Freshmen are especially busy adjusting to the demands of college and may miss some of the opportunities to develop their research portfolio, which can help improve many aspects of a student’s learning, including critical thinking, complex reasoning, and written communication. In order to help Freshmen in Sociology to identify and juggle their priorities, while increasing their access to available opportunities in training, workshops, lectures, and meetings, the tiered mentoring program will partner Freshmen with seniors to help them develop their portfolios through working with the Center for Conflict Management.
Peer-mentors play an important role in helping students develop their portfolios, allowing them to engage more directly with the local community, developing a research project, and helping them to develop critical research skills. By focusing on research opportunities early on, students can develop the network and connections for a rewarding internship opportunity, while a real-world research experience allows a student’s resume to stand out to employers.
As students learn from their peers that other students have different approaches to leadership, establishing networks, problem solving and developing the communication skills necessary to be successful in their careers. Exchanging ideas and learning through experience leads to academic skill development for both the mentor and mentee. As students learn from each other, they sharpen their leadership and networking skills, deepening the problem solving and communication skills necessary to be successful in their careers.
The tiered mentoring program is designed for students to be both mentees and eventually mentors. Each student is encouraged to participate during their freshman year, where they will work with a senior in learning how to:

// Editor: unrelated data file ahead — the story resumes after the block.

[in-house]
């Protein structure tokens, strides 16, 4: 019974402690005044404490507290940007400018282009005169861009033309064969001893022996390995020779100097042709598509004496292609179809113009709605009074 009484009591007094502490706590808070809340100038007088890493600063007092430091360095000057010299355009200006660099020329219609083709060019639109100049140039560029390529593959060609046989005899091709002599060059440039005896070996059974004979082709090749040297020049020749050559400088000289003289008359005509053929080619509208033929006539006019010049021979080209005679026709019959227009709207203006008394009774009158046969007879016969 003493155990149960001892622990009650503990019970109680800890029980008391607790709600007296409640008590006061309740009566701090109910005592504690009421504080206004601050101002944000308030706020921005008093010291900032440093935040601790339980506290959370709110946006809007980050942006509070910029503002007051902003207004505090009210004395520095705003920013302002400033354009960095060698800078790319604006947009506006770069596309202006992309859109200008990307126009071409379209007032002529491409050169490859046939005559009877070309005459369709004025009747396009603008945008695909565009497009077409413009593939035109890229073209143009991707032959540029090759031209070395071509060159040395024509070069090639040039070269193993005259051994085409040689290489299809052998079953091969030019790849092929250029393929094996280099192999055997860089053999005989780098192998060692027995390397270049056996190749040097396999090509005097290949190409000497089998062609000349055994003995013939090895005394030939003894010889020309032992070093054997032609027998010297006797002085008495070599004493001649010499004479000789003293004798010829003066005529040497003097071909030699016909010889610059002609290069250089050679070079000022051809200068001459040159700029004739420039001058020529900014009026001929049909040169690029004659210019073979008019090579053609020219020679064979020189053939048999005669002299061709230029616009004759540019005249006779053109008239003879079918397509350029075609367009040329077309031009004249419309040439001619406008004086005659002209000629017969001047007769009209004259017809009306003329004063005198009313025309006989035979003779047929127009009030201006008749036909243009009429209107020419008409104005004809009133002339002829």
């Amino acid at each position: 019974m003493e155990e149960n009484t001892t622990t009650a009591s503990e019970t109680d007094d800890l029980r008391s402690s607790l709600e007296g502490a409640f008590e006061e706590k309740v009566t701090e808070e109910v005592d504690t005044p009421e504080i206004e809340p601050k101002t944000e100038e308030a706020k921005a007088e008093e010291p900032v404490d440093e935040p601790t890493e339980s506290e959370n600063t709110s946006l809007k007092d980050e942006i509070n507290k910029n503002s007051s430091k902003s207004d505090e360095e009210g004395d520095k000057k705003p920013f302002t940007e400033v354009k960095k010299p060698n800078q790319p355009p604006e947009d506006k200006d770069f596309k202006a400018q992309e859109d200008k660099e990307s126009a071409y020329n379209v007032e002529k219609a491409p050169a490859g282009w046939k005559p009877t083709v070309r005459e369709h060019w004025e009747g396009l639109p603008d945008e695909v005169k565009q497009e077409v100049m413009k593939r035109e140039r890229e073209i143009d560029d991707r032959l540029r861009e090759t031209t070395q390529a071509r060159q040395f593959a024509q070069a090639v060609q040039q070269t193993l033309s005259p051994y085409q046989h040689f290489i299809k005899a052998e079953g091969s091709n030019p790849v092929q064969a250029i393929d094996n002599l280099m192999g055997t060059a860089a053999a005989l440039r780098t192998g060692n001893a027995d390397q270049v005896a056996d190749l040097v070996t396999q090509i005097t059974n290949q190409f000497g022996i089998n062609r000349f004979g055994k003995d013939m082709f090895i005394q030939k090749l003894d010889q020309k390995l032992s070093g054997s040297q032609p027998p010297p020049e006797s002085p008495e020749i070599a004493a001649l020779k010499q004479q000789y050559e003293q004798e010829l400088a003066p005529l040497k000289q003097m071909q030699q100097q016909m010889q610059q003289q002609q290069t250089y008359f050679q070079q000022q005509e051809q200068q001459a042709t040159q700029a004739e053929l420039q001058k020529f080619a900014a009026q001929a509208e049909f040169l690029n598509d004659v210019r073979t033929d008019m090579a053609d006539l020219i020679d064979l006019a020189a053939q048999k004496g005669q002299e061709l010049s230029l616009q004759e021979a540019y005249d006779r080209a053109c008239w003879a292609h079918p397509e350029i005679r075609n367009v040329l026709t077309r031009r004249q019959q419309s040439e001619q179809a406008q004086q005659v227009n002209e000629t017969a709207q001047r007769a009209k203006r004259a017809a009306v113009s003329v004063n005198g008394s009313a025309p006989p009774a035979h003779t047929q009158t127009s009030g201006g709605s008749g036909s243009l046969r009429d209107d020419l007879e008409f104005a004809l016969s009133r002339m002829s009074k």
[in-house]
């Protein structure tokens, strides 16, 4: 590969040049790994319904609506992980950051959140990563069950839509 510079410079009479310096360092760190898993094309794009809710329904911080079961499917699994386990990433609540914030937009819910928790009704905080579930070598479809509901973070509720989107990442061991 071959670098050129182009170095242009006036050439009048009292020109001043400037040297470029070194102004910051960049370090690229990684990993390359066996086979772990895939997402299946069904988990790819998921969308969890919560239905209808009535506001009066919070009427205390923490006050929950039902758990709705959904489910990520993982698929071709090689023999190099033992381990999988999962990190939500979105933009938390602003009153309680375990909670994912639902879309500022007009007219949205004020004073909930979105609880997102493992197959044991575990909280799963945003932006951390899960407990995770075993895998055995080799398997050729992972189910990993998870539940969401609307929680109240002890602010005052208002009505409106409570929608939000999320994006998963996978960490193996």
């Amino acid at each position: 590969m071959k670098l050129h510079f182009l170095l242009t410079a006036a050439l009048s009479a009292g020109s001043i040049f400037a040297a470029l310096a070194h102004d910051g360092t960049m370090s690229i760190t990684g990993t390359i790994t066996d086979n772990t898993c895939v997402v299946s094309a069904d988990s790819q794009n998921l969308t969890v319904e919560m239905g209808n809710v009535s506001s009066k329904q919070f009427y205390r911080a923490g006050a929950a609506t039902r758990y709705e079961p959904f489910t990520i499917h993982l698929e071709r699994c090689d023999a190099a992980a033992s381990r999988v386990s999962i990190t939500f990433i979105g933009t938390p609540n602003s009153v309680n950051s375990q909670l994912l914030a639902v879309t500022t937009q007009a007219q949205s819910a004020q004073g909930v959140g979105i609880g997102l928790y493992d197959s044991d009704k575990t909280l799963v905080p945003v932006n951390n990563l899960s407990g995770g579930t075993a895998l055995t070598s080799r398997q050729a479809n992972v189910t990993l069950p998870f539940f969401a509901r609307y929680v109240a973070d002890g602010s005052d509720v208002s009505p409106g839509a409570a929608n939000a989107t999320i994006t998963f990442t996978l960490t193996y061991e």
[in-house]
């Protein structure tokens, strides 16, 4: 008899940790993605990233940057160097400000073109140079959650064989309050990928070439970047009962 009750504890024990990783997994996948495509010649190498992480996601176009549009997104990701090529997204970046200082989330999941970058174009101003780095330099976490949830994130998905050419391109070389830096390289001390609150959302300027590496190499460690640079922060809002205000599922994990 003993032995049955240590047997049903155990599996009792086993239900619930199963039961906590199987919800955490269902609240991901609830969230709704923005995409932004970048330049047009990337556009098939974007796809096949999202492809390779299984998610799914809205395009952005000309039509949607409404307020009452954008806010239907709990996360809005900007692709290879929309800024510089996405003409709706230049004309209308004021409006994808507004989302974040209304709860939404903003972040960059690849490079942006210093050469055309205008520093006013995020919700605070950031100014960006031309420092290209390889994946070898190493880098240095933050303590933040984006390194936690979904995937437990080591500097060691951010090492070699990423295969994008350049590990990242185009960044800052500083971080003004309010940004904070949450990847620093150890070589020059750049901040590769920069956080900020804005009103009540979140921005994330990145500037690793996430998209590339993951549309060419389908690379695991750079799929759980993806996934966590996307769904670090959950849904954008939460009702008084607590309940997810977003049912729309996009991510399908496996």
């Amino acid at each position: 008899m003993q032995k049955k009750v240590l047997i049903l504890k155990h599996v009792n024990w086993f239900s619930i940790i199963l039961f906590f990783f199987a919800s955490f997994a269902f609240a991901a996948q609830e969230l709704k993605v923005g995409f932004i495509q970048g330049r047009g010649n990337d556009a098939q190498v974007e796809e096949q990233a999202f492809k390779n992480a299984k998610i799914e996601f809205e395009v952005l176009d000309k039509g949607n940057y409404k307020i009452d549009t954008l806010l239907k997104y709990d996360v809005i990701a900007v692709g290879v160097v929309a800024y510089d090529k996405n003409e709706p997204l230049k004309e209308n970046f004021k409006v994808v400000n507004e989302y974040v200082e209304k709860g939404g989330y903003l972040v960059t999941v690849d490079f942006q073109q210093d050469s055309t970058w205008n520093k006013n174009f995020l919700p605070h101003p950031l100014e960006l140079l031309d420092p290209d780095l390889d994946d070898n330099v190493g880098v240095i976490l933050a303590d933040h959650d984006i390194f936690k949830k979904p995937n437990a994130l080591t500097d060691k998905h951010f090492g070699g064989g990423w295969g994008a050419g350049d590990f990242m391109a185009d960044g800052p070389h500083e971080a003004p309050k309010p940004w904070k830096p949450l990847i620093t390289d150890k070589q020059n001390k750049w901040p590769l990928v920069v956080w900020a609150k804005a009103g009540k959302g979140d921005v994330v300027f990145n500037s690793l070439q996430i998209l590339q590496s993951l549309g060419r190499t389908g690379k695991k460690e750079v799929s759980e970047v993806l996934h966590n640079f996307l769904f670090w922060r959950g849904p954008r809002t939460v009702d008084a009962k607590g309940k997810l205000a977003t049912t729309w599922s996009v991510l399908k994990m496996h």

- Identify opportunities related to training, workshops, lectures, and meetings available through the Center for Conflict Management
- Identify opportunities for funding that can help students build their resumes
- Cultivating research skills and networking opportunities toward entering research careers
- Engage with the local community on issues related to diversity, equity, and inclusion
- Identify opportunities to work with the local community on issues pertaining to social justice
In their senior year, the student becomes the mentor for new freshmen joining that year. Having the experience of mentoring newer students really shows the “mentor” students how much they have learned and gives them the confidence that they can succeed in their field.
How to Participate in the Tiered Mentoring Program
To participate, write a description (up to 500 words) of why the tiered mentoring program is of interest to you. This is a very popular program, so please make sure to take time to write a worthy application. Then go to the application form HERE. The application form requires you to input some basic information about yourself (e.g., demographic information, GPA, awards/scholarships, work experience, etc.) and upload a one page resume.
The mentoring experience begins as soon as you are paired with a mentor, but a minimum of one semester of commitment to the tiered-mentoring program is expected.
The Tiered Mentoring program is made possible by the Buchtel College of Arts and Sciences and the Williams Honors College.
The deadline for applications is October 20, 2022. Decisions will be made by November 1 on placement and you should expect to hear from the director of the tiered mentoring program shortly after. You will then need to contact your senior mentor to arrange your first meeting.
If you have any questions about Tiered Mentoring, please contact Dr. Hazel Barton, Associate Dean of Research and Graduate Studies in the Buchtel College of Arts and Sciences (firstname.lastname@example.org).